Len Johnson Reporting from the World Champs, London – Runner’s Tribe
Another night in the London Olympic Stadium thin on finals turned out to be thick on drama as Conselsus Kiruto maintained Kenyan honour in one of the events where traditional hegemony was under challenge only to lose another in which Kenya has always held the aces – the 800 metres.
There were five finals on the night, and each of them had its own elements of drama. The 400 metres turned out to be an easy win for Wayde Van Niekerk, who had the luxury of being able to ease down well before the line and still clock a sub-44 second performance. The drama there occurred pre-race when the man who was expected to be the South African’s strongest rival, Isaac Makwala, was withdrawn on the grounds that the gastroenteritis bug he had picked up was in the contagious phase.
It’s one thing to be a danger to your opposition because you’re in great form, apparently, another because they might pick up the bug that you are carrying.
Not since Italy’s Francesco Panetta in 1987 has anyone other than a Kenyan-born athlete won the 3000 metres steeplechase. This was held to be under grave threat in London. American Evan Jager, edging closer to the Kenyans year by year, was the fastest man in the world coming into the meeting.
Kenya, by contrast, was in comparative disarray. Defending champion Ezekiel Kemboi had planned retirement after Rio, but abruptly changed his mind after a harsh DQ decision there deprived him of yet another medal. He was not in great form, using his champion’s wildcard to gain entry. Another veteran performer, Brimin Kipruto, got to London but was run out in the heats.
Jairus Birech was struggling for form, which left just the most consistent performer of recent seasons, Conselsus Kipruto, alone of the four to carry the load. But he had experienced recent problems, too, with an ankle injury. Crucially, he had arrived in London insisting he was fit and ready to run himself ragged to prevent a non-Kenyan victory. Some didn’t listen, it seems, of which more a little later.
After a pedestrian first 1000 metres at 8:35-pace, Jager pushed hard through the middle laps, a strange tactic for one who has been noted for great finishing speed in recent races. With two laps to go, only Kipruto, Kemboi and one of 2017’s finds, Soufianne Elbakkali, remained in touch with Jager. Kemboi almost immediately dropped off the pace.
At the bell, Jager led but was visibly tiring. Kipruto went for it down the back and forged a mini-break at the hurdle before the water-jump. Jager continued to fight, but Elbakkali was becoming the bigger threat. Kipruto sprinted hard off the final bend, cleared the final hurdle cleanly and was able to put a hand to his ear as if to say: “why didn’t you listen to me.”
Why indeed. Another steeple, another Kenyan victory. The unthinkable averted, at least for another two years.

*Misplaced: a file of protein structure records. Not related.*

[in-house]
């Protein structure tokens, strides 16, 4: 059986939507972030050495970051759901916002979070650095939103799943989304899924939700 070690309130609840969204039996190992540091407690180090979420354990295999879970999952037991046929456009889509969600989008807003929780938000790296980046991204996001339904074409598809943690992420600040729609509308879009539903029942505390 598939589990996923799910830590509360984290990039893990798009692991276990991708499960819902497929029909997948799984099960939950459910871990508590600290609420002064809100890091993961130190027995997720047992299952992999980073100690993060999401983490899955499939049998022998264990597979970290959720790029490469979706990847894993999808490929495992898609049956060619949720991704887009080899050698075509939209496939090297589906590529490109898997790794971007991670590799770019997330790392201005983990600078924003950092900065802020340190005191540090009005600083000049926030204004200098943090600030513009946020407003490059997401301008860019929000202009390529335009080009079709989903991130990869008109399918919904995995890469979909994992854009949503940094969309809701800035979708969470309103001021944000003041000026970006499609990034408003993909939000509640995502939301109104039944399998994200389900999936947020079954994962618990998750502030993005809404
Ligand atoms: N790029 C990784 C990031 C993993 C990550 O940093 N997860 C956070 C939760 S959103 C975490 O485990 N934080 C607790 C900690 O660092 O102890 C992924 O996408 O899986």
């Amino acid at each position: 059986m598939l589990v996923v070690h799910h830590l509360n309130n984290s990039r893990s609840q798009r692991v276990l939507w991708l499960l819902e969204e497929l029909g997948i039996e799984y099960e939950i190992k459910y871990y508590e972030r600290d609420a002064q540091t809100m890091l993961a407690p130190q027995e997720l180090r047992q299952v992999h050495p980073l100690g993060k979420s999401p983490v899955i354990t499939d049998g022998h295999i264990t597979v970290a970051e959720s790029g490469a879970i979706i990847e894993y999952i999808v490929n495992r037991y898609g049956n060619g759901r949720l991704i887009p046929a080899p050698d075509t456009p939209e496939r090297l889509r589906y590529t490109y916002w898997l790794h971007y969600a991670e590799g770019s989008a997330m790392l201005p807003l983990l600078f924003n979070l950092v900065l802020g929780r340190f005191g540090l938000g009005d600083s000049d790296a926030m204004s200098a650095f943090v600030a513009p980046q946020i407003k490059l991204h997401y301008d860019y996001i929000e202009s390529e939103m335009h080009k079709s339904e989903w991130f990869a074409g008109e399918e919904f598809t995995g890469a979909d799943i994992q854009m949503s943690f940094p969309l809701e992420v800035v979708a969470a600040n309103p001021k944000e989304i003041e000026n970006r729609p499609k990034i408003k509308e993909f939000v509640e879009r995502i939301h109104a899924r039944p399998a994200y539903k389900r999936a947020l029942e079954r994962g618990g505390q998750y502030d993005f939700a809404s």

Not so in the 800 metres. Kenyan chances had diminished by the hour in the final run-up to the championships. David Rudisha unable to defend his title, Michael Saruni unable to get into the country, world leader Emmanuel Korir and Diamond League champion Ferguson Rotich run out in the semis.
That left just Kipyegon Bett, who had impressed here, at least. His determination was evident when he pushed across Pierre-Ambrose Bosse to get to the inside at the end of the back-straight first time around. Bett and Canada’s Brandon McBride led at the bell in just under 51, but down the back Bosse surged back into contention, taking the lead at the 200, while Adam Kszczot was making ground from the back. Nijel Amos was there, but never really looked the winner.
Ultimately, Kszczot caught all but one. Bosse burst clear off the bend and defied all challengers to take the first world or Olympic men’s 800 medal for France. Bett held on to the bronze, just holding off Britain’s Kyle Langford. It was only moderately fast – 1:44.67 – but an event that had promised little delivered a thrilling contest.
“Am I dreaming,” Bosse asked the on-field announcer. No, he was not.
The pole vault followed similar lines, with Sam Kendricks clearing 5.95 but not knowing he had won until Renaud Lavillenie, realising clearing that height would not give him victory, used his one remaining jump at 6.01. He didn’t get it, and so remains without a world championships gold medal, having to settle for third as he was also behind Poland’s Piotr Lisek on countback.
The one women’s final on the night was the javelin. Although it was as close as many thought it would be – Barbora Spotakova defeating China’s Li Lingwei, 66.76 to 66.25, the distances thrown were moderate. Spotakova and last year’s surprise Olympic champion Sara Kolak had thrown beyond 68 metres this year and China’s Lyu Huihui, who led qualifying with 67.59, was more than two metres down on that in the final, though that did bring her the bronze medal.